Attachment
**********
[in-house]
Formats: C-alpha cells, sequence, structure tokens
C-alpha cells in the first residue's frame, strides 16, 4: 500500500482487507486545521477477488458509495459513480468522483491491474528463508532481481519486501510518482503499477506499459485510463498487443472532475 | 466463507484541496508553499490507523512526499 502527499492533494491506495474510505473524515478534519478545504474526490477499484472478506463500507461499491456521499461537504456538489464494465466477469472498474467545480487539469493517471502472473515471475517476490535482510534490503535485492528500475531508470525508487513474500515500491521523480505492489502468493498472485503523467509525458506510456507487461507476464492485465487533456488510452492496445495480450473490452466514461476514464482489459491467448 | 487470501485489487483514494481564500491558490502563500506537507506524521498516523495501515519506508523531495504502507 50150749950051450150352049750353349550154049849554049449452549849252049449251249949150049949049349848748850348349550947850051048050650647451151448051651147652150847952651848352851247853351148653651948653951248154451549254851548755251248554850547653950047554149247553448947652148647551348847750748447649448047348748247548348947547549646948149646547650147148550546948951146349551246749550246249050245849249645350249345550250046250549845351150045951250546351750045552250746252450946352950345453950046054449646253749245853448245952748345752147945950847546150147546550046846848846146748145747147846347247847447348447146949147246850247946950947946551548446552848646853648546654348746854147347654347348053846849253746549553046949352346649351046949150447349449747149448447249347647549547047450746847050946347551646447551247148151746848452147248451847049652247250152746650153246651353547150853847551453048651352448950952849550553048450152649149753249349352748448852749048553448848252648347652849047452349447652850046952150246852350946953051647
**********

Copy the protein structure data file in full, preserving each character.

[in-house]
Formats: C-alpha cells, sequence, structure tokens
C-alpha cells in the first residue's frame, strides 16, 4: 500500500482487507486545521477477488458509495459513480468522483491491474528463508532481481519486501510518482503499477506499459485510463498487443472532475 | 466463507484541496508553499490507523512526499 502527499492533494491506495474510505473524515478534519478545504474526490477499484472478506463500507461499491456521499461537504456538489464494465466477469472498474467545480487539469493517471502472473515471475517476490535482510534490503535485492528500475531508470525508487513474500515500491521523480505492489502468493498472485503523467509525458506510456507487461507476464492485465487533456488510452492496445495480450473490452466514461476514464482489459491467448 | 487470501485489487483514494481564500491558490502563500506537507506524521498516523495501515519506508523531495504502507 50150749950051450150352049750353349550154049849554049449452549849252049449251249949150049949049349848748850348349550947850051048050650647451151448051651147652150847952651848352851247853351148653651948653951248154451549254851548755251248554850547653950047554149247553448947652148647551348847750748447649448047348748247548348947547549646948149646547650147148550546948951146349551246749550246249050245849249645350249345550250046250549845351150045951250546351750045552250746252450946352950345453950046054449646253749245853448245952748345752147945950847546150147546550046846848846146748145747147846347247847447348447146949147246850247946950947946551548446552848646853648546654348746854147347654347348053846849253746549553046949352346649351046949150447349449747149448447249347647549547047450746847050946347551646447551247148151746848452147248451847049652247250152746650153246651353547150853847551453048651352448950952849550553048450152649149753249349352748448852749048553448848252648347652849047452349447652850046952150246852350946953051647